I thought I'd feature a few of the special Santas.
The mantle holds a series wooden figures hand carved by a fellow teacher in the district and given to Tom years ago when he was kindergarten teacher and later soccer coach to their son.
More hand crafted Santas, left to right: Named "Terry Claus", Terry and his Canada goose are from Whidbey Island; the Santa with birds was one I collected from a Christmas shop; the Santa with toys came from a little wood carver's shop in Rothenburg, Germany, a magical medieval walled city. He holds a bundle of sticks for the naughty kids; last, a Santa in his "woolies" with a sea gull on his staff, carved from cottonwood bark and found at a craft fair in a small town in up state New York, that we just happened upon as we were driving west to Niagara Falls.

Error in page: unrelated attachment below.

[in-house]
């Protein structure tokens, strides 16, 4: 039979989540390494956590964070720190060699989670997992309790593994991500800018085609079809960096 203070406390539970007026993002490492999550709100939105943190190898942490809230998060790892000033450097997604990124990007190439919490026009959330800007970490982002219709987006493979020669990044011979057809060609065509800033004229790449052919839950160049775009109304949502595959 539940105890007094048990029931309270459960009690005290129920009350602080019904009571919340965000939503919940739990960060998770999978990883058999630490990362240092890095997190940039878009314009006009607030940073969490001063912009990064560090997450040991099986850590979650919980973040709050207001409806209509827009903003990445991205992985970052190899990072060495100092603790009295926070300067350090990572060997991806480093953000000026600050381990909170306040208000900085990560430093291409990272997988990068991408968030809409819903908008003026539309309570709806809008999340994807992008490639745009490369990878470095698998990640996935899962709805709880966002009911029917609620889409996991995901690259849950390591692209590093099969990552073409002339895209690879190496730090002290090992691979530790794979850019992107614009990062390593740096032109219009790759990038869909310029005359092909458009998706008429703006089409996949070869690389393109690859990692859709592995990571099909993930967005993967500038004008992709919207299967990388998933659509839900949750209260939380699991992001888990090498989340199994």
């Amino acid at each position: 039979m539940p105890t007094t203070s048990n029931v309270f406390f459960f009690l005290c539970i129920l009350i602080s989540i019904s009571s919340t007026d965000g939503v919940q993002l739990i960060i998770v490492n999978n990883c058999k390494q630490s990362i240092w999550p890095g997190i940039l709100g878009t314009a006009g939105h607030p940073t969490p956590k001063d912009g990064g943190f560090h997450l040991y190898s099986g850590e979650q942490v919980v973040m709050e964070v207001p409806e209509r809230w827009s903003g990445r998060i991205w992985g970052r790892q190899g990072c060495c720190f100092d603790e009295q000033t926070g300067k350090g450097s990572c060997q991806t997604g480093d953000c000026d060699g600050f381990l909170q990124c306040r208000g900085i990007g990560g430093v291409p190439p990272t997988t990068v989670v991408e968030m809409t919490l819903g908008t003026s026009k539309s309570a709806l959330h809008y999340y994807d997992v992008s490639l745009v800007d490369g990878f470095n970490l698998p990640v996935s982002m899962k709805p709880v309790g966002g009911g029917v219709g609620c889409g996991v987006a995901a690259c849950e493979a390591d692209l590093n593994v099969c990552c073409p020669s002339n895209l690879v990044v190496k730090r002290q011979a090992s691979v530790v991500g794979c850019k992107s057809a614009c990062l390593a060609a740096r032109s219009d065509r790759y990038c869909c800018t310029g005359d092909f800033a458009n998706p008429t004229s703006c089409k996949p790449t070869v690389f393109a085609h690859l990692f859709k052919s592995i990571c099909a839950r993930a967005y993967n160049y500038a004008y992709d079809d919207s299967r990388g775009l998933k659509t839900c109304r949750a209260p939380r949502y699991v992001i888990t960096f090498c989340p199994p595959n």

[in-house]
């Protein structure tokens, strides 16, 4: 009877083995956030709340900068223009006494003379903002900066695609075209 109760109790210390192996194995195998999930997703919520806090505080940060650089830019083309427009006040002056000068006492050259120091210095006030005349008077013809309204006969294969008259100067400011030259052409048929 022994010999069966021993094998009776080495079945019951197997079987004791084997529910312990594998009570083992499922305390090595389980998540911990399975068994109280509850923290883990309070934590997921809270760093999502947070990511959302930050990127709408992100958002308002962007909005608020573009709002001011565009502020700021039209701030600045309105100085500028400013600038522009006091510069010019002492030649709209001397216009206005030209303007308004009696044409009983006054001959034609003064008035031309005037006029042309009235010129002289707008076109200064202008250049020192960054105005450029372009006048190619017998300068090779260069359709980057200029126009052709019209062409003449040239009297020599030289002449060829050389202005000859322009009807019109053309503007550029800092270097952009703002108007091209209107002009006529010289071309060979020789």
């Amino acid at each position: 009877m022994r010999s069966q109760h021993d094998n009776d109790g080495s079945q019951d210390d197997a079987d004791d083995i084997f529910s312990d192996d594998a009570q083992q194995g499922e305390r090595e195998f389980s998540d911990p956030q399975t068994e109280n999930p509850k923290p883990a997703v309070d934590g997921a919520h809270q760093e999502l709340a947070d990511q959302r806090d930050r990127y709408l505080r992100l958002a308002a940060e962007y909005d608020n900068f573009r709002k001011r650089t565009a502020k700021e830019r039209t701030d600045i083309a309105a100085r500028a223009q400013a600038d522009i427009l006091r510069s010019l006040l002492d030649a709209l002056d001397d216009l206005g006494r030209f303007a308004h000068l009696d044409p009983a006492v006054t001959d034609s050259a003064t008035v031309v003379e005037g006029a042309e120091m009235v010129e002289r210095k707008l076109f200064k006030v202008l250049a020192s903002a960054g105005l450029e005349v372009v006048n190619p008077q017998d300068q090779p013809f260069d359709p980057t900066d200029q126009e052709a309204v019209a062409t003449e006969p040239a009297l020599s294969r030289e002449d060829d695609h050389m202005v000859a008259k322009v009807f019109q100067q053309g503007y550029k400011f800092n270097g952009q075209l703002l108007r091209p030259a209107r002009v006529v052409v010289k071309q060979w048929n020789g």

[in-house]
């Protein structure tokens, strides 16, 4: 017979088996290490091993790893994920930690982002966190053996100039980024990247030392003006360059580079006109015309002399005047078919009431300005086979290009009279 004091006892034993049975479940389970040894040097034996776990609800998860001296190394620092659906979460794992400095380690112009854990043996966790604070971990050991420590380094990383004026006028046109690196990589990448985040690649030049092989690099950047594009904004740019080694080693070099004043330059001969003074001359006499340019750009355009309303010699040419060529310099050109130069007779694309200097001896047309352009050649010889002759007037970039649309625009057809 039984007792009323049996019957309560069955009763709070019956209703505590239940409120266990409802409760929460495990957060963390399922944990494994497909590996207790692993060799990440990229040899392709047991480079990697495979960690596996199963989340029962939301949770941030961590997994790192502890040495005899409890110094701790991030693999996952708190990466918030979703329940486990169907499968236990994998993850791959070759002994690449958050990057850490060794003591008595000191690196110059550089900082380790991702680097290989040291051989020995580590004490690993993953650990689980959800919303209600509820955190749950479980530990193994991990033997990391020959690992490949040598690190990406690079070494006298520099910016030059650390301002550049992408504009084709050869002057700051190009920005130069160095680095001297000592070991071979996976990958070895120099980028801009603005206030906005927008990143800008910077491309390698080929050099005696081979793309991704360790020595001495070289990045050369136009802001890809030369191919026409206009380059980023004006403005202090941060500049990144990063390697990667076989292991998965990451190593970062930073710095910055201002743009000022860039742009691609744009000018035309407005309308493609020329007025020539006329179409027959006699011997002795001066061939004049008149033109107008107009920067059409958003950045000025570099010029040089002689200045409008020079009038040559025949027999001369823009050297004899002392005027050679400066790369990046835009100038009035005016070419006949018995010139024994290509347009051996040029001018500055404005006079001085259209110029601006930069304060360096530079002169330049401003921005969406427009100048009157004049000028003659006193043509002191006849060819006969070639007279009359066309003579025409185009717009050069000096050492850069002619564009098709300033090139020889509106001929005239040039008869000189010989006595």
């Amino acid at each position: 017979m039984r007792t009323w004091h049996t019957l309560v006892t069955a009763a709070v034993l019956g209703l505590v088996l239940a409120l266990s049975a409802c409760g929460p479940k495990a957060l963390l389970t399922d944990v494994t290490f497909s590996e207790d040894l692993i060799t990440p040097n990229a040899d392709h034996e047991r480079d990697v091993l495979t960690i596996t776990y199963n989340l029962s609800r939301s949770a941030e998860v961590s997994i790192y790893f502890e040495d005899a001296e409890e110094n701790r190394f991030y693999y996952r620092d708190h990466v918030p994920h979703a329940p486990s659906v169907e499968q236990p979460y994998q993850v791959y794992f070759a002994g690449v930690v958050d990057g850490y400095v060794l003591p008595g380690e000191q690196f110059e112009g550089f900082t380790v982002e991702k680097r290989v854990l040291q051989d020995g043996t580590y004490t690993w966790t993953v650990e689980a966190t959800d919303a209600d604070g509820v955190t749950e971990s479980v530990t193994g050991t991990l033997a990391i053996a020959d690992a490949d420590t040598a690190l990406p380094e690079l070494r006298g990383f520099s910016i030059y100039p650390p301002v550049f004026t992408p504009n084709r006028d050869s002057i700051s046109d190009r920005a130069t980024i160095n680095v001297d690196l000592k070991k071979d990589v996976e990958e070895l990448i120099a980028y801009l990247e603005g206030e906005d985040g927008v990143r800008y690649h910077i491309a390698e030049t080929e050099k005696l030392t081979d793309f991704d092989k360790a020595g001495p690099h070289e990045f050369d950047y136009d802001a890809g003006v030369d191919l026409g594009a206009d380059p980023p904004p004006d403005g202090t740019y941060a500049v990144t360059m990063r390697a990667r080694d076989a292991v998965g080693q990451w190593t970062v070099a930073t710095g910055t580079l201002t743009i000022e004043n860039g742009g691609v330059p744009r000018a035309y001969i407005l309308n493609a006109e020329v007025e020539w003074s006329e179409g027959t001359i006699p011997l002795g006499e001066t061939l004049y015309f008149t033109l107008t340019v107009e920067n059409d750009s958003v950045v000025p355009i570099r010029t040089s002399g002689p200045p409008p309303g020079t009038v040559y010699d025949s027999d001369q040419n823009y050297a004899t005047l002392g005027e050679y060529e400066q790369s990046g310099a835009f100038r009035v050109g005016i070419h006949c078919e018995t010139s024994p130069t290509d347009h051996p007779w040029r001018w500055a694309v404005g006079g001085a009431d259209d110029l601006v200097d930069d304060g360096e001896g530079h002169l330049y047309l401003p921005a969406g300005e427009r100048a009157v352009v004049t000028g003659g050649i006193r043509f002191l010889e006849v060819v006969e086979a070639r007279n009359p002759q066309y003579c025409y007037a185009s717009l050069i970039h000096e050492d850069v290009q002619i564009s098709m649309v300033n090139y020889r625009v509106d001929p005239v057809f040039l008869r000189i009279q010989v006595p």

The Yule tomte recalls our Scandinavian heritage. He will take care of your farm and livestock out in the barn if you are good to him, and perhaps leave gifts, but he is easily offended, and you might get those sticks he is holding if you are not careful.
This shelf holds wooden Santas I collected early on from Christmas craft shows.
Just some of the themed Santas: a gardener, a Sami, a Norseman, and a baker.
The Saint Nicholas on the left is ceramic and was made by one of my aunts, years ago. The other is a real Saint Nicholas.
This Father Christmas wears an antler candle crown.
Tom especially likes this old papier mache, rolly polly elf Santa because his mother had one from her childhood that always sat under their tree. His sister has it, so we found another in a little antique shop.
These tall Santas are beautifully dressed. Two were gifts and I couldn't resist the green robed one.
The house decorations are now completed. I'll be posting more as I can. Tomorrow we are off on our Christmas shop field trip, and at some point I really need to start my cookie baking!